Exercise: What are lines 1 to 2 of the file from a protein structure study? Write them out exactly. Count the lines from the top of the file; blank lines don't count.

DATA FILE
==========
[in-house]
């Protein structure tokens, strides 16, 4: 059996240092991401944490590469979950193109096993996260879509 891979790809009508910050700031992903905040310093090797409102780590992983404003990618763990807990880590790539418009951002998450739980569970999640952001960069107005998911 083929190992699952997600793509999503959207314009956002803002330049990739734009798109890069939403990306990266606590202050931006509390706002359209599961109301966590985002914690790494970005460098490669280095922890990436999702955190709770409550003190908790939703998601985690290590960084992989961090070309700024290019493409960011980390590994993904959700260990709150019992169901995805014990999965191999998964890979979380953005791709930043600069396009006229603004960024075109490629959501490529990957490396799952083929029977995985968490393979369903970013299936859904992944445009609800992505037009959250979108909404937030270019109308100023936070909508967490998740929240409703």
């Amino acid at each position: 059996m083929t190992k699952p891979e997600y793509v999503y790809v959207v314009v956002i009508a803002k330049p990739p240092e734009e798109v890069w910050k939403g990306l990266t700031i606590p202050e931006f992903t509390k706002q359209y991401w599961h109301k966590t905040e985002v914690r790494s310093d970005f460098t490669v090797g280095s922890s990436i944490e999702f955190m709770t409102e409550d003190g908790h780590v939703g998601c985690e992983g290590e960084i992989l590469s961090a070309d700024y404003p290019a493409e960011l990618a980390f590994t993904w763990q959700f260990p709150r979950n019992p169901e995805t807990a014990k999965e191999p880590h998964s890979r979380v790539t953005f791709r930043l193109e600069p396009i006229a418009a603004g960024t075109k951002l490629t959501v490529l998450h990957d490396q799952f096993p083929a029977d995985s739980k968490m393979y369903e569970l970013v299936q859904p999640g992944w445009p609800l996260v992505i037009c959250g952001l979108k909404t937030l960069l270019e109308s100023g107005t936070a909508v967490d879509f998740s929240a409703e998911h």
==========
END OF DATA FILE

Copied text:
[in-house]
């Protein structure tokens, strides 16, 4: 059996240092991401944490590469979950193109096993996260879509 891979790809009508910050700031992903905040310093090797409102780590992983404003990618763990807990880590790539418009951002998450739980569970999640952001960069107005998911 083929190992699952997600793509999503959207314009956002803002330049990739734009798109890069939403990306990266606590202050931006509390706002359209599961109301966590985002914690790494970005460098490669280095922890990436999702955190709770409550003190908790939703998601985690290590960084992989961090070309700024290019493409960011980390590994993904959700260990709150019992169901995805014990999965191999998964890979979380953005791709930043600069396009006229603004960024075109490629959501490529990957490396799952083929029977995985968490393979369903970013299936859904992944445009609800992505037009959250979108909404937030270019109308100023936070909508967490998740929240409703």